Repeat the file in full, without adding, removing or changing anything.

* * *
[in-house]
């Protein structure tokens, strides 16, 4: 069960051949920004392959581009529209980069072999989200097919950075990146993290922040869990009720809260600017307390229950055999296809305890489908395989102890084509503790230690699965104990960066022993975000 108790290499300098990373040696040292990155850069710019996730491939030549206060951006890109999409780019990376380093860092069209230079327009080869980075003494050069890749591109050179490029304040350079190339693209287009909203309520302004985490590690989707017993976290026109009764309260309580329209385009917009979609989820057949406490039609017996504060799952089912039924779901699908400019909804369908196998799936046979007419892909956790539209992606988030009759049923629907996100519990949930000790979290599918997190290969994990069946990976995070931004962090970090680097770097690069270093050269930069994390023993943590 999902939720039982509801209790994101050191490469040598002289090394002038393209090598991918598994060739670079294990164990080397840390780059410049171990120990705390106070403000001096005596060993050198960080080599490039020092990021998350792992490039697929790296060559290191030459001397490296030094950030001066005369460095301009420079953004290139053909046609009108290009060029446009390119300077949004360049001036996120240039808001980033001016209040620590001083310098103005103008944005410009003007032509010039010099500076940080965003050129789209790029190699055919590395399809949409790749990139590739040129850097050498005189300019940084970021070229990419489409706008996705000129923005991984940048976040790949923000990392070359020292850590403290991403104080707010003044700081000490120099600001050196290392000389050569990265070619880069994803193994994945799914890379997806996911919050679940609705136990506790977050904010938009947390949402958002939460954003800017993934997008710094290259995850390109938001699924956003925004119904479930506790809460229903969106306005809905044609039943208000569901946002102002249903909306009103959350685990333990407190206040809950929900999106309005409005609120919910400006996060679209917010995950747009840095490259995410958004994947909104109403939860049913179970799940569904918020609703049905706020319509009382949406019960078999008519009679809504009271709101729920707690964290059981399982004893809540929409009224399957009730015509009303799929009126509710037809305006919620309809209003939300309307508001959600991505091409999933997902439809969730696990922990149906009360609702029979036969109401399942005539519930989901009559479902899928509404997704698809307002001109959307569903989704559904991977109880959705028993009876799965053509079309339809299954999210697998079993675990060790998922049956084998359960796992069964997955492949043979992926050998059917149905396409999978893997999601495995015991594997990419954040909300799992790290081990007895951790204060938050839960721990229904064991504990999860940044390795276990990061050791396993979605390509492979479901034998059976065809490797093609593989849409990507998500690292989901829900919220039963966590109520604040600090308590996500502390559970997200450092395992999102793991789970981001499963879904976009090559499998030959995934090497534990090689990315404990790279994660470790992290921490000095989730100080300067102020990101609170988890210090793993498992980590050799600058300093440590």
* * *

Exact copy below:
[in-house]
């Protein structure tokens, strides 16, 4: 069960051949920004392959581009529209980069072999989200097919950075990146993290922040869990009720809260600017307390229950055999296809305890489908395989102890084509503790230690699965104990960066022993975000 108790290499300098990373040696040292990155850069710019996730491939030549206060951006890109999409780019990376380093860092069209230079327009080869980075003494050069890749591109050179490029304040350079190339693209287009909203309520302004985490590690989707017993976290026109009764309260309580329209385009917009979609989820057949406490039609017996504060799952089912039924779901699908400019909804369908196998799936046979007419892909956790539209992606988030009759049923629907996100519990949930000790979290599918997190290969994990069946990976995070931004962090970090680097770097690069270093050269930069994390023993943590 999902939720039982509801209790994101050191490469040598002289090394002038393209090598991918598994060739670079294990164990080397840390780059410049171990120990705390106070403000001096005596060993050198960080080599490039020092990021998350792992490039697929790296060559290191030459001397490296030094950030001066005369460095301009420079953004290139053909046609009108290009060029446009390119300077949004360049001036996120240039808001980033001016209040620590001083310098103005103008944005410009003007032509010039010099500076940080965003050129789209790029190699055919590395399809949409790749990139590739040129850097050498005189300019940084970021070229990419489409706008996705000129923005991984940048976040790949923000990392070359020292850590403290991403104080707010003044700081000490120099600001050196290392000389050569990265070619880069994803193994994945799914890379997806996911919050679940609705136990506790977050904010938009947390949402958002939460954003800017993934997008710094290259995850390109938001699924956003925004119904479930506790809460229903969106306005809905044609039943208000569901946002102002249903909306009103959350685990333990407190206040809950929900999106309005409005609120919910400006996060679209917010995950747009840095490259995410958004994947909104109403939860049913179970799940569904918020609703049905706020319509009382949406019960078999008519009679809504009271709101729920707690964290059981399982004893809540929409009224399957009730015509009303799929009126509710037809305006919620309809209003939300309307508001959600991505091409999933997902439809969730696990922990149906009360609702029979036969109401399942005539519930989901009559479902899928509404997704698809307002001109959307569903989704559904991977109880959705028993009876799965053509079309339809299954999210697998079993675990060790998922049956084998359960796992069964997955492949043979992926050998059917149905396409999978893997999601495995015991594997990419954040909300799992790290081990007895951790204060938050839960721990229904064991504990999860940044390795276990990061050791396993979605390509492979479901034998059976065809490797093609593989849409990507998500690292989901829900919220039963966590109520604040600090308590996500502390559970997200450092395992999102793991789970981001499963879904976009090559499998030959995934090497534990090689990315404990790279994660470790992290921490000095989730100080300067102020990101609170988890210090793993498992980590050799600058300093440590």